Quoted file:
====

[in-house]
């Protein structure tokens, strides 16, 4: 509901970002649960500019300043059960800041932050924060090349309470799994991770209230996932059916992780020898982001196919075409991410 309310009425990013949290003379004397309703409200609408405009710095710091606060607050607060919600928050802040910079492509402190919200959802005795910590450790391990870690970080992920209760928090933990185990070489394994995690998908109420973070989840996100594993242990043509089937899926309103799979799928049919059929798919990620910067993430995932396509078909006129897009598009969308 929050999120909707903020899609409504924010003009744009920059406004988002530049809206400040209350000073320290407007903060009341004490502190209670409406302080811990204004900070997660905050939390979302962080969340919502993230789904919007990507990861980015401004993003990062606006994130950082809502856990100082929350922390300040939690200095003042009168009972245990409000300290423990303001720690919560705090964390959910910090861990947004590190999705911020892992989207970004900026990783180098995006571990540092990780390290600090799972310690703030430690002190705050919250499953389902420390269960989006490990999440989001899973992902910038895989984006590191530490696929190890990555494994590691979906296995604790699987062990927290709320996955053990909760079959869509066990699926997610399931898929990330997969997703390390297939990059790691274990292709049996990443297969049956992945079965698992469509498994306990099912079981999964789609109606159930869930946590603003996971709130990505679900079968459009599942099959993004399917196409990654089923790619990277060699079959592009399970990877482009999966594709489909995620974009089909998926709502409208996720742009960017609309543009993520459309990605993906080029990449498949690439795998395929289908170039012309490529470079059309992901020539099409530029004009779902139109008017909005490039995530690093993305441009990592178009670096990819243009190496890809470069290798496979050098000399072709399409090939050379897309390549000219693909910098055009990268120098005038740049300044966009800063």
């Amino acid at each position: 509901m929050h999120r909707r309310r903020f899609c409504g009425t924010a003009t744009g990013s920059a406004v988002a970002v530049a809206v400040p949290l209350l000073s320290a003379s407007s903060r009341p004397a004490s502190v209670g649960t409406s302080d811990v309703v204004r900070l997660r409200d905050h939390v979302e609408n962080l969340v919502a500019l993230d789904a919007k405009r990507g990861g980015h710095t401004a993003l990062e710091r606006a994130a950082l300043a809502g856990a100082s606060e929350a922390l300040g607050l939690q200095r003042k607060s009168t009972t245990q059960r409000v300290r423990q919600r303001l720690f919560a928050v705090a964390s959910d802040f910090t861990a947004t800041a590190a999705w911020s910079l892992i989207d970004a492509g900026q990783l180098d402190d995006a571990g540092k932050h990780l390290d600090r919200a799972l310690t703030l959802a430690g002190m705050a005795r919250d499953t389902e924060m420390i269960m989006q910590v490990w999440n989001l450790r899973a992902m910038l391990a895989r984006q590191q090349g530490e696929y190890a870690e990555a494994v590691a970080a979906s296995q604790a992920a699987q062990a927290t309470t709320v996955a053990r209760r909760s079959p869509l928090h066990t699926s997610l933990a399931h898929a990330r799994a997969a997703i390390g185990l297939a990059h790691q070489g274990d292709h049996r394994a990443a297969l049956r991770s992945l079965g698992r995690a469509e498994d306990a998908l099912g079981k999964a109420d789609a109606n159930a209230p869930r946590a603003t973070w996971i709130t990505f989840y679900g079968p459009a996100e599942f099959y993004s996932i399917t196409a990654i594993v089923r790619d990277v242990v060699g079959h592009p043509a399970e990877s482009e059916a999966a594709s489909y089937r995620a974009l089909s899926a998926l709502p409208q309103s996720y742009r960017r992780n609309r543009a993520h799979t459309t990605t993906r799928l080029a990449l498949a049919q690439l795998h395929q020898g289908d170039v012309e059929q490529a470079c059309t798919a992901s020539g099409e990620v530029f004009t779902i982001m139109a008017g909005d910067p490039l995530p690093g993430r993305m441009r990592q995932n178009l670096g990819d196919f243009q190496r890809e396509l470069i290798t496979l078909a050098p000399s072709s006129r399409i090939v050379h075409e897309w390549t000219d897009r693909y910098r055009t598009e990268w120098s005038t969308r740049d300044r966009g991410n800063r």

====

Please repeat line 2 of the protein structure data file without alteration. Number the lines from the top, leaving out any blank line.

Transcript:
């Protein structure tokens, strides 16, 4: 509901970002649960500019300043059960800041932050924060090349309470799994991770209230996932059916992780020898982001196919075409991410 309310009425990013949290003379004397309703409200609408405009710095710091606060607050607060919600928050802040910079492509402190919200959802005795910590450790391990870690970080992920209760928090933990185990070489394994995690998908109420973070989840996100594993242990043509089937899926309103799979799928049919059929798919990620910067993430995932396509078909006129897009598009969308 929050999120909707903020899609409504924010003009744009920059406004988002530049809206400040209350000073320290407007903060009341004490502190209670409406302080811990204004900070997660905050939390979302962080969340919502993230789904919007990507990861980015401004993003990062606006994130950082809502856990100082929350922390300040939690200095003042009168009972245990409000300290423990303001720690919560705090964390959910910090861990947004590190999705911020892992989207970004900026990783180098995006571990540092990780390290600090799972310690703030430690002190705050919250499953389902420390269960989006490990999440989001899973992902910038895989984006590191530490696929190890990555494994590691979906296995604790699987062990927290709320996955053990909760079959869509066990699926997610399931898929990330997969997703390390297939990059790691274990292709049996990443297969049956992945079965698992469509498994306990099912079981999964789609109606159930869930946590603003996971709130990505679900079968459009599942099959993004399917196409990654089923790619990277060699079959592009399970990877482009999966594709489909995620974009089909998926709502409208996720742009960017609309543009993520459309990605993906080029990449498949690439795998395929289908170039012309490529470079059309992901020539099409530029004009779902139109008017909005490039995530690093993305441009990592178009670096990819243009190496890809470069290798496979050098000399072709399409090939050379897309390549000219693909910098055009990268120098005038740049300044966009800063």